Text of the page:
Welcome TLC aims to celebrate, build region’s diversityWritten by Matt Liasse | | email@example.com
During a recent visit to Toledo, Steve Tobocman, director of Global Detroit, an organization that helps immigrant families, spoke about creating economic growth by embracing immigration.
“There are lots of opportunities to connect the dots to better attract, retain and utilize the talents, resources and energy that immigrants and refugees can bring to a community like Toledo and Lucas County,” Tobocman said during a March 30 presentation at Toledo’s Park Inn by Radisson.
The visit marked Tobocman’s second visit to the area as part of a collaboration to bring a similar initiative to Toledo.
Tobocman was invited to speak by the Lucas County Commissioners as part of the new Welcome Toledo-Lucas County (TLC) initiative, which aims to make Lucas County more welcoming to immigrants.
The initiative works with a variety of organizations to celebrate the region’s migrant and immigrant heritage while supporting social and economic opportunities for all communities, including minority communities, LGBT communities, disabled communities and more.
Tobocman, a former Michigan State Representative in Detroit’s 12th district, is an expert on immigrants and their economic impact. He helped create Global Detroit and, for the past five years, has been executing strategies to improve immigrant integration within the community.
Through his work with Global Detroit, Tobocman helped launch a number of community initiatives, including ProsperUS Detroit (which helps immigrants start small businesses) and Welcoming Michigan (the 13th state/local affiliate of Welcoming America, which promotes respect between foreign- and U.S.-born citizens). Global Detroit also launched the region’s first online searchable database of traditional integration services.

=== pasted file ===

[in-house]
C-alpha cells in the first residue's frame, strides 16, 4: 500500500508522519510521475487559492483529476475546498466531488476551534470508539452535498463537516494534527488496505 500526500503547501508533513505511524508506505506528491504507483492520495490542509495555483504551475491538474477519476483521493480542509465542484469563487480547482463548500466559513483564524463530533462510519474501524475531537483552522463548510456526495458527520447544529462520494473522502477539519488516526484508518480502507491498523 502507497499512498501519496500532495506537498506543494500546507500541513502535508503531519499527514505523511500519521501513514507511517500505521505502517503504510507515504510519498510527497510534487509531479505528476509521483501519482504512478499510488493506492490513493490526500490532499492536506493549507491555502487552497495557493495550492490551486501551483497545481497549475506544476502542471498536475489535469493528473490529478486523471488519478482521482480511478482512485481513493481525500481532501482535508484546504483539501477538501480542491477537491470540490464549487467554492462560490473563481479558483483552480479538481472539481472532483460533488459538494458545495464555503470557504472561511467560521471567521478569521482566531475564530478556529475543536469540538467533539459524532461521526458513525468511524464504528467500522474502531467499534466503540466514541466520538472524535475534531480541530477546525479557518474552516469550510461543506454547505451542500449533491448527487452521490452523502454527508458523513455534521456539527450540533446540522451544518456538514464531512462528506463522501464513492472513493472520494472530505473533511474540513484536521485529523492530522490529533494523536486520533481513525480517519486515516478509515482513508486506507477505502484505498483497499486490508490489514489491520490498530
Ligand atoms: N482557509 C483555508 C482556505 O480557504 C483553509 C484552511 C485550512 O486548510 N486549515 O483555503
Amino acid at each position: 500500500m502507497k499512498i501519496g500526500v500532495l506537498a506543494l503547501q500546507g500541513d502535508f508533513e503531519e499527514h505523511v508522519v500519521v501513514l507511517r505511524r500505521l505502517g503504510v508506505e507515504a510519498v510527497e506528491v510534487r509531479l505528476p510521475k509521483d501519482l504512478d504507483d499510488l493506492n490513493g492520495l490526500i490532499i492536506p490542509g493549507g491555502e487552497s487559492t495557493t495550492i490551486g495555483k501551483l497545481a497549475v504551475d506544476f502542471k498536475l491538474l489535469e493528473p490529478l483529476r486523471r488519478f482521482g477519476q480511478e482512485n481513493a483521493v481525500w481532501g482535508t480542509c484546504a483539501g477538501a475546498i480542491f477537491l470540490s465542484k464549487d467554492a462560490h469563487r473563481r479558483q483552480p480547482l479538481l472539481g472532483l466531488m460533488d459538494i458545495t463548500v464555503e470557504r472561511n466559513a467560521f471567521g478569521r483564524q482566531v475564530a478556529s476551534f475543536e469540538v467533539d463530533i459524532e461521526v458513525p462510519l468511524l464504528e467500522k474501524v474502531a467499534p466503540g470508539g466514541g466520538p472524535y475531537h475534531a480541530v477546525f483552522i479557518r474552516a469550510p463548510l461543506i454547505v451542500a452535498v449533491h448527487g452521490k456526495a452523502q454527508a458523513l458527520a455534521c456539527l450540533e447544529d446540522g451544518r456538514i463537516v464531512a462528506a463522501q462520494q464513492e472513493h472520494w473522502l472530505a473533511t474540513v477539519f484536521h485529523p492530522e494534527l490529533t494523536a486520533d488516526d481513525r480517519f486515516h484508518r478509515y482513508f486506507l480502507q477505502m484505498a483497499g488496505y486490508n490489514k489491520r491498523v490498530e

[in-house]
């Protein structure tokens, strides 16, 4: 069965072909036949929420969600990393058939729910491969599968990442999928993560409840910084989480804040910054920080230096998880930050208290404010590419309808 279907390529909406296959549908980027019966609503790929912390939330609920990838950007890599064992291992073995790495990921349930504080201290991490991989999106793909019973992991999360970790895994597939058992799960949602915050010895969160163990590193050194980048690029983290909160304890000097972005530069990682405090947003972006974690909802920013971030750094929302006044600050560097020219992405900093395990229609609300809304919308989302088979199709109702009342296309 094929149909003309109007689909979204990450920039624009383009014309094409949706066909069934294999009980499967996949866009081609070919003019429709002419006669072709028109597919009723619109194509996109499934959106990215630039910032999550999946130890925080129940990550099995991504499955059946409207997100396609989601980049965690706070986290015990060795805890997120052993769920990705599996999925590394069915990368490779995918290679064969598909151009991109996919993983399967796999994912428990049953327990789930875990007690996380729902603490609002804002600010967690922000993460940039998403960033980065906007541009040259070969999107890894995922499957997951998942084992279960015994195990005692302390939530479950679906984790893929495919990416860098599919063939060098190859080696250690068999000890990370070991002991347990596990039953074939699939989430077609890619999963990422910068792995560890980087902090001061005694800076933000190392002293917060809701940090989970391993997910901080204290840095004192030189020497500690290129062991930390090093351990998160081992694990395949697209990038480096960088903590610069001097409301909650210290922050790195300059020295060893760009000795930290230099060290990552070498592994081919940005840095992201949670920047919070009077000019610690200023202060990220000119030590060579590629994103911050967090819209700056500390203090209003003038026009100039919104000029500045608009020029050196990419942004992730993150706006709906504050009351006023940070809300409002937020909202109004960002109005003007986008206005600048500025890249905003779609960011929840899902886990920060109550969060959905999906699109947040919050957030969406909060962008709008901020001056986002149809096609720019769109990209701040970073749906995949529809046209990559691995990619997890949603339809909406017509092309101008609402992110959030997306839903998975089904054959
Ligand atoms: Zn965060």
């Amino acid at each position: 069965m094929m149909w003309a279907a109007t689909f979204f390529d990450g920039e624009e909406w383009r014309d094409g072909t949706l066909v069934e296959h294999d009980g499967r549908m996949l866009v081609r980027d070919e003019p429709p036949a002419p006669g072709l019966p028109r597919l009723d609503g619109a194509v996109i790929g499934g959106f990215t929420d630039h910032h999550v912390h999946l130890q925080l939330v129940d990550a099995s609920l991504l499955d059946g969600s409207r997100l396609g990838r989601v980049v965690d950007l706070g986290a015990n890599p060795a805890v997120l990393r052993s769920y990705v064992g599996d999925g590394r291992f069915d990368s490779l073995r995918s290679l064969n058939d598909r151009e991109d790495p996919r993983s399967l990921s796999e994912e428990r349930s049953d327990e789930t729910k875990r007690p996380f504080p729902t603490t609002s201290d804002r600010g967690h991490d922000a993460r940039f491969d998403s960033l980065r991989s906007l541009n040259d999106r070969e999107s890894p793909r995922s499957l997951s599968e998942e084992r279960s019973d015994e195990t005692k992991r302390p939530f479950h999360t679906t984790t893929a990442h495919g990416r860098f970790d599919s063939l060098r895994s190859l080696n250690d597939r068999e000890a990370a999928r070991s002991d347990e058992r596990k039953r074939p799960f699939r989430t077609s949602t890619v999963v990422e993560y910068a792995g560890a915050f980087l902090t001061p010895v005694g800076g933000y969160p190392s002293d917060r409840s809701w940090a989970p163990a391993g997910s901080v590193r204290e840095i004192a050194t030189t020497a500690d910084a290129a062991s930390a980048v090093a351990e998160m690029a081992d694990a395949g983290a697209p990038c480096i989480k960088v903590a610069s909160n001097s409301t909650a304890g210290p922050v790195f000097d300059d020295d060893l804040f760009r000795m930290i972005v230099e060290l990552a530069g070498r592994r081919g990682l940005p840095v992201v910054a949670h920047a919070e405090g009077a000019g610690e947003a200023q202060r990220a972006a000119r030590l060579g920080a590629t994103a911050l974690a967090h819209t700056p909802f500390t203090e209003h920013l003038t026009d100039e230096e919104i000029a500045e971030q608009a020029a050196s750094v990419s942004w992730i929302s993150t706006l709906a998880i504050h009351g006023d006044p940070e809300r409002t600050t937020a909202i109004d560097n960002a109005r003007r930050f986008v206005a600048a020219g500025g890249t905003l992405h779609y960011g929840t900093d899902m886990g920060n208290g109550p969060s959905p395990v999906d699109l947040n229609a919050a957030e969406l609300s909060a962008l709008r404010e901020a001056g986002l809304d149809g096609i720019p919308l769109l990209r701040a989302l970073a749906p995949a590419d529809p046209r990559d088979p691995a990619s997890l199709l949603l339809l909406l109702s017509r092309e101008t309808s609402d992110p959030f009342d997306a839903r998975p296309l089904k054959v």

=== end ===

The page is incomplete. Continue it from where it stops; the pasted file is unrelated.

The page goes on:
Global Detroit has worked with close to 20 cities across 10 states, each recognizing the necessity of making immigration more welcoming.
Welcome TLC and Global Detroit have similar mission statements, Tobocman said. “They seem to align quite nicely.”
Welcome TLC is led by the Board of Lucas County Commissioners, headed by Commissioner Pete Gerken and staffed by Executive Assistant Brittany Ford, Peter Ujvagi, who is Lucas County Chief of Public Policy and Legislative Affairs, and two AmeriCorps members, Sarah Allan and Salma Barudi.
Welcome TLC has five key objectives: to “identify and support economic development and neighborhood revitalization strategies”; to “host community and neighborhood-based conversations”; to continue the service through outreach, education and collaboration; to support art; and to broaden the network of support.
Welcome TLC partners with other local organizations, including Advocates for Basic Legal Equality (ABLE), Adelante, Toledo City Council and Local Initiatives Support Coalition (LISC) Toledo.
“As we started working with our partners and looking at neighborhood revitalization, our concept was [to ask] what’s happening out there in the United States and the world that we need to be a part of. Welcome TLC initially became a part of a very broad strategy to [create welcoming communities] in Lucas County,” Gerken said.
Initiatives like Welcome TLC are being put into action across the nation. Welcome Dayton and Global Detroit work with immigrants to revitalize former Rust Belt communities.
There was a void locally, he said, a need for an initiative like Welcome TLC.
“[Welcome TLC] is such an obvious answer from our history,” Gerken said. “Toledo is a city and county that was built on immigration. This is like waking up and seeing the obvious, for me.